We went on a boat hunt. We found a slew of cheap boats for sale on Craigs List. One ad says, “Motivated Seller”. We answered, and 3 days later we got a response. None of the questions we asked were answered, but at least there was an indication the boat was still available, and there was a live person attached to it.
A friend of ours, Sergio, heard about one a friend of a friend was selling cheap. It hadn’t been used in 3 years and was sitting in the harbor off Puntanenas, Costa Rica. He didn’t say it was on the other side of the harbor in Tambor.
The plan was to pick up Sergio at 6:00 a.m. in Atenas, drive to the ferry in Puntarenas, get a good place in line for the 9:00 a.m. ferry, have a leisurely breakfast, head across the harbor, drive to the boat dock in Tambor, and check out the boat.
Sergio was at the designated meeting spot when we pulled up at 6. I climbed in the back seat to give him the roomier front seat of our little Hyundai. As we puttered up the steep mountainous highway, and had to downshift to second gear, then first to make it, Sergio good-naturedly dubbed it “El Rojo Poderoso” (The powerful Red).
We were proud of ourselves for being so organized; we purchased the proper ferry tickets, both vehicle and passenger, we were the second car in line waiting to board, and there was a breakfast soda (café) directly across the street. With over an hour before boarding time, we enjoyed a leisurely breakfast and somehow lost track of the time. I felt a stirring of the atmosphere and suddenly looked up to see the long line of cars moving onto the ferry! “Hurry, they’re boarding!” I shouted. “We need la cuenta (the bill)!”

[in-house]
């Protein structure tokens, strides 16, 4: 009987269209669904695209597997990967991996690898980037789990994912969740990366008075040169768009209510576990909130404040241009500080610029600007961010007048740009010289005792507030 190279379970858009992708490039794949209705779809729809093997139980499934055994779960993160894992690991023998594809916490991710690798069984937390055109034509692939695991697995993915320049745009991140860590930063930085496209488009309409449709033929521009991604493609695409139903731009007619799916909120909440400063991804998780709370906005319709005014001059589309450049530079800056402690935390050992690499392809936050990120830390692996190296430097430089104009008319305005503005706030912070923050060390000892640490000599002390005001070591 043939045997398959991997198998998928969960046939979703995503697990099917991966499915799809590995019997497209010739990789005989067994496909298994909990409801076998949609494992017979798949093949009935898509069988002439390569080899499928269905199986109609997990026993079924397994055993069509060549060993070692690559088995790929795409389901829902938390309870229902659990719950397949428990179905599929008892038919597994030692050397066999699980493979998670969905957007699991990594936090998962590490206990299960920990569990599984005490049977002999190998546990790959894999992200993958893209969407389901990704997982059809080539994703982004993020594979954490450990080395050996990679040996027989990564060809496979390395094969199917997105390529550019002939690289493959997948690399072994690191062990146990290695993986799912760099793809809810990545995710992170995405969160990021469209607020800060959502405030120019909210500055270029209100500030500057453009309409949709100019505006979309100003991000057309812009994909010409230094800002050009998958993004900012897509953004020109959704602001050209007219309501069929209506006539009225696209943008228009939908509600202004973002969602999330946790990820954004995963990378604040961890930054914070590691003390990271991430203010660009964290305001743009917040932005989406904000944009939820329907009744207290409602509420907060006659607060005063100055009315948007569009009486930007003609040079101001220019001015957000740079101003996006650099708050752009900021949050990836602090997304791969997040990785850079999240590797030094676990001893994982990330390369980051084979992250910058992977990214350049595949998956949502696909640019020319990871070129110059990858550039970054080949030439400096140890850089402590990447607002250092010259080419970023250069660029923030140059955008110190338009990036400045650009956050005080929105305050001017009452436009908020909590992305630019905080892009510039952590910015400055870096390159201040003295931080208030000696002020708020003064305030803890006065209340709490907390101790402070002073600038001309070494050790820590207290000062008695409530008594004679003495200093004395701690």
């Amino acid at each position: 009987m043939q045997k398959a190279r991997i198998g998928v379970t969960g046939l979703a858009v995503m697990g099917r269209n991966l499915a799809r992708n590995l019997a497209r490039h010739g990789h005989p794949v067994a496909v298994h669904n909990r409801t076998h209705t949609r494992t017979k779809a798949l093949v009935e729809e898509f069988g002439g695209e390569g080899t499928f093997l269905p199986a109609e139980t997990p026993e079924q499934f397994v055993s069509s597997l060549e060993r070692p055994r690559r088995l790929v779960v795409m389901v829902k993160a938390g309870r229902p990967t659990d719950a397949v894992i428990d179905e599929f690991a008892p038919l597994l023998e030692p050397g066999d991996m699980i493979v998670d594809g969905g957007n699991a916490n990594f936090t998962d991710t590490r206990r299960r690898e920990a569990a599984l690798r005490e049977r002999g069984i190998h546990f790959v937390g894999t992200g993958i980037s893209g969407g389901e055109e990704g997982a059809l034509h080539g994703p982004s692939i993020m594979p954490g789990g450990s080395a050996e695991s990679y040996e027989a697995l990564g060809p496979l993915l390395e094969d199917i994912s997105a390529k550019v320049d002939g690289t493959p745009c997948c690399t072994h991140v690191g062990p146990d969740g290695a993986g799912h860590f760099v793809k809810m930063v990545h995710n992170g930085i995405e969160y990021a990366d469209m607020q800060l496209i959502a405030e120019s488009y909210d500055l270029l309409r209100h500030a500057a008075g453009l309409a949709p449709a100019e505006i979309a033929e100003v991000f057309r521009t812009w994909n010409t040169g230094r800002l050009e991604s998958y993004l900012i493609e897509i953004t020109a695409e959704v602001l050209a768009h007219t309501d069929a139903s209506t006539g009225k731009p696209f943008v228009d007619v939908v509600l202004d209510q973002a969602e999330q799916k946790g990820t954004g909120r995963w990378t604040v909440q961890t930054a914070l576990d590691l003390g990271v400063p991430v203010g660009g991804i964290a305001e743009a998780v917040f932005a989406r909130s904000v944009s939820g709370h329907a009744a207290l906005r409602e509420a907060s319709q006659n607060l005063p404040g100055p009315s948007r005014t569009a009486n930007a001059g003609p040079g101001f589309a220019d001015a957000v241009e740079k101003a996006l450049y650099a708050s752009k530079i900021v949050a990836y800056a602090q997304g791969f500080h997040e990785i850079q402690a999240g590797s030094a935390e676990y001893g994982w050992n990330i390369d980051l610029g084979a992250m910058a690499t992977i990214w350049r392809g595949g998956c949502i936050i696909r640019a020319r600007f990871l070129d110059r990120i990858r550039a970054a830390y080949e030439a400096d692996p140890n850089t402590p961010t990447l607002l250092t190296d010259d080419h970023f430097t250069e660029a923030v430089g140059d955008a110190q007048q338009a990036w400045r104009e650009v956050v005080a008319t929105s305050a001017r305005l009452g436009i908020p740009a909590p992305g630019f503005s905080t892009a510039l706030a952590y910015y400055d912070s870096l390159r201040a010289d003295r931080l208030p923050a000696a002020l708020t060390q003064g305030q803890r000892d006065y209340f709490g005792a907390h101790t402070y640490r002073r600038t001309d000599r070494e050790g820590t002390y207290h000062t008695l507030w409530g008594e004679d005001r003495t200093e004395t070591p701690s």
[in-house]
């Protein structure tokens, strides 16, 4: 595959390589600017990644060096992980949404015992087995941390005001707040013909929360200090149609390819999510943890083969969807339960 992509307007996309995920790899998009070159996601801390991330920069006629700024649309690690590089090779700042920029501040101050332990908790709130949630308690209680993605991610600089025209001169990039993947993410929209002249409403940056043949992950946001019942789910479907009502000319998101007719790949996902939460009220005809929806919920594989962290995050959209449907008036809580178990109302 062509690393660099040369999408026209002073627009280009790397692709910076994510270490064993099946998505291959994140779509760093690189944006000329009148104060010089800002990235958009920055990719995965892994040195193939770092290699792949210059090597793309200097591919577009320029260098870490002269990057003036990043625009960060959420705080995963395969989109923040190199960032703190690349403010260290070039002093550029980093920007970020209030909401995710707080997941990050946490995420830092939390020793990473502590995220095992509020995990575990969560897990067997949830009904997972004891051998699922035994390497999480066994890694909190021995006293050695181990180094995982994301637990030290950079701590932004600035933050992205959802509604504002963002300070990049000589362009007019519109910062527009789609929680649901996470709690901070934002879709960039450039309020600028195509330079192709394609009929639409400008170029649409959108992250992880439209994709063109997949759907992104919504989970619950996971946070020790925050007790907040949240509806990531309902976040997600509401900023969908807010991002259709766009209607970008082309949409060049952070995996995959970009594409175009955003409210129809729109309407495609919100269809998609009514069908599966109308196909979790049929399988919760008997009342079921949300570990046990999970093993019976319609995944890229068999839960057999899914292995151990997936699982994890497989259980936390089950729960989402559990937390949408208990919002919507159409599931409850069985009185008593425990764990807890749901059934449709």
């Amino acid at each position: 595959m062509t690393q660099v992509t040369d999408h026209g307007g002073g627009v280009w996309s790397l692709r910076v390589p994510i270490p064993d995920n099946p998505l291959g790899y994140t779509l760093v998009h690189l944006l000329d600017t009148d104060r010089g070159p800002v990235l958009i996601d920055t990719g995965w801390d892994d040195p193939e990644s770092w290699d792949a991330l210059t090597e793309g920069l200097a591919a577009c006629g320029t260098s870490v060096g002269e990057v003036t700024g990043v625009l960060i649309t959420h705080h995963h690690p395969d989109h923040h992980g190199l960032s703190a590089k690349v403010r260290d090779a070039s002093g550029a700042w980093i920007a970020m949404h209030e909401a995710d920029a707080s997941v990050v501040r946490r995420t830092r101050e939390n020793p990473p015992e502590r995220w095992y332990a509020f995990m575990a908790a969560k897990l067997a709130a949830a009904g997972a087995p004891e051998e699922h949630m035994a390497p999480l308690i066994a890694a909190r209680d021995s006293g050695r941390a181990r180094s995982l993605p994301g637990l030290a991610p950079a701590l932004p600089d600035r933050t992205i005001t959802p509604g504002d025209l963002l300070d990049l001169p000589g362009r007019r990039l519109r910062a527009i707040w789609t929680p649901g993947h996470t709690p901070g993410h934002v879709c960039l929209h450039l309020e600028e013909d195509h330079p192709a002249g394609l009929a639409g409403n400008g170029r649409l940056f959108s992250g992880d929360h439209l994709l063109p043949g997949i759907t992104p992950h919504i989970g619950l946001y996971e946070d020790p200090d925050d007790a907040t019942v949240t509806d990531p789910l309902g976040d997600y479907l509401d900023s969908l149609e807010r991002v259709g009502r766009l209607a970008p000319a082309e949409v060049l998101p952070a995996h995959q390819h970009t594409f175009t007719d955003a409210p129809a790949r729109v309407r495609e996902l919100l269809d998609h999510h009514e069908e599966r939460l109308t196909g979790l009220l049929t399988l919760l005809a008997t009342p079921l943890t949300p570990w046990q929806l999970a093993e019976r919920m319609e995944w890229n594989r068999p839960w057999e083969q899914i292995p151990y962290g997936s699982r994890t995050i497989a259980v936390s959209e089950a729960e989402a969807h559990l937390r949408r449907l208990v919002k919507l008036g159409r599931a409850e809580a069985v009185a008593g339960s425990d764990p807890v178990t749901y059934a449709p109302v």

Sergio said to Don: “Run. Go get the car on the ferry. I’ll pay the bill.”
As he sprinted across the street, I realized i had all the tickets in my purse. I charged after him waving the papers in my hand. Sergio caught up just as the gate was closing! Whew. Phase one, complete! Now for the hour and a half ferry ride across the bay.
The ferry ride was pleasant with lots of options for passing the time; there is an air-conditioned lounge with a full bar and self-serve restaurant, there are two levels of open-air seats where you can enjoy the scenery, and there is an outdoor bar where the music is blaring, and the dance floor is wide open. Not bad for the price: $1.70 per passenger and $24.00 for the car and driver each way.
We disembarked in Paquera on the Nicoya peninsula, which is known for its delicious papayas, and hit the road for the drive to Tambor where the bargain boat was waiting. On the forty minute drive to the boat harbor, I envisioned being met by the owner, who would be dressed in a crisp white shirt, khaki shorts, and a captain’s hat. We would be squired to the yacht in a pristine dinghy and possibly have some umbrella drinks on board while he showed us the lovely appointments of the yacht.
The cartoon bubble above my head burst as soon as we slid to a stop on the dusty dirt road in front of the harbor. There was nobody to meet us. There were a handful of fisherman sitting around on over-turned buckets and a couple cleaning their catch of the day.